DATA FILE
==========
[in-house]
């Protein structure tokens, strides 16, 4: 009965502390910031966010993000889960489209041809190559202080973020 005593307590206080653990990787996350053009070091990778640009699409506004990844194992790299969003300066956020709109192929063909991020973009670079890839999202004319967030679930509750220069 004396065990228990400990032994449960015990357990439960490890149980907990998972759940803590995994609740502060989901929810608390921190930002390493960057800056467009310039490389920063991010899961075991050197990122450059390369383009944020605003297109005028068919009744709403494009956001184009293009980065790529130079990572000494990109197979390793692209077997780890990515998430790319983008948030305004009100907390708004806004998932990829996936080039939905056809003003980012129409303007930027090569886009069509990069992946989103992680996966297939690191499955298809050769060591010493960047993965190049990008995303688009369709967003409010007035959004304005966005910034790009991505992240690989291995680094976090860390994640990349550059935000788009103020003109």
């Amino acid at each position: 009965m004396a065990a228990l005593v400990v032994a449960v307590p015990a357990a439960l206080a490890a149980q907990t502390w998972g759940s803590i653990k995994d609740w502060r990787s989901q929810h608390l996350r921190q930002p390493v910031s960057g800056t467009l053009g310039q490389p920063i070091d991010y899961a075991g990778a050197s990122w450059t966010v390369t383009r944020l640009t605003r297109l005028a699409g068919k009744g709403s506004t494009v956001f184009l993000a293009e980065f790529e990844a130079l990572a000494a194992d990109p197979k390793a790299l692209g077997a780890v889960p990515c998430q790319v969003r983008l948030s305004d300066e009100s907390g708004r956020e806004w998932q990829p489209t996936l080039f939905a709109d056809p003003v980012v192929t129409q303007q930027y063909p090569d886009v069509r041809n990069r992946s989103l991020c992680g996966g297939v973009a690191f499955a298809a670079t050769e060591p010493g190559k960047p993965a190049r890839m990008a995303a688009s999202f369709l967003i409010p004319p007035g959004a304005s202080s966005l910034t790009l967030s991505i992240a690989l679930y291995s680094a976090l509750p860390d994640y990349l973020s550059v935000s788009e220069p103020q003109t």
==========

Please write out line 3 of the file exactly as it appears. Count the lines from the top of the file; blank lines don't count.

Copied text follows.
């Amino acid at each position: 009965m004396a065990a228990l005593v400990v032994a449960v307590p015990a357990a439960l206080a490890a149980q907990t502390w998972g759940s803590i653990k995994d609740w502060r990787s989901q929810h608390l996350r921190q930002p390493v910031s960057g800056t467009l053009g310039q490389p920063i070091d991010y899961a075991g990778a050197s990122w450059t966010v390369t383009r944020l640009t605003r297109l005028a699409g068919k009744g709403s506004t494009v956001f184009l993000a293009e980065f790529e990844a130079l990572a000494a194992d990109p197979k390793a790299l692209g077997a780890v889960p990515c998430q790319v969003r983008l948030s305004d300066e009100s907390g708004r956020e806004w998932q990829p489209t996936l080039f939905a709109d056809p003003v980012v192929t129409q303007q930027y063909p090569d886009v069509r041809n990069r992946s989103l991020c992680g996966g297939v973009a690191f499955a298809a670079t050769e060591p010493g190559k960047p993965a190049r890839m990008a995303a688009s999202f369709l967003i409010p004319p007035g959004a304005s202080s966005l910034t790009l967030s991505i992240a690989l679930y291995s680094a976090l509750p860390d994640y990349l973020s550059v935000s788009e220069p103020q003109t």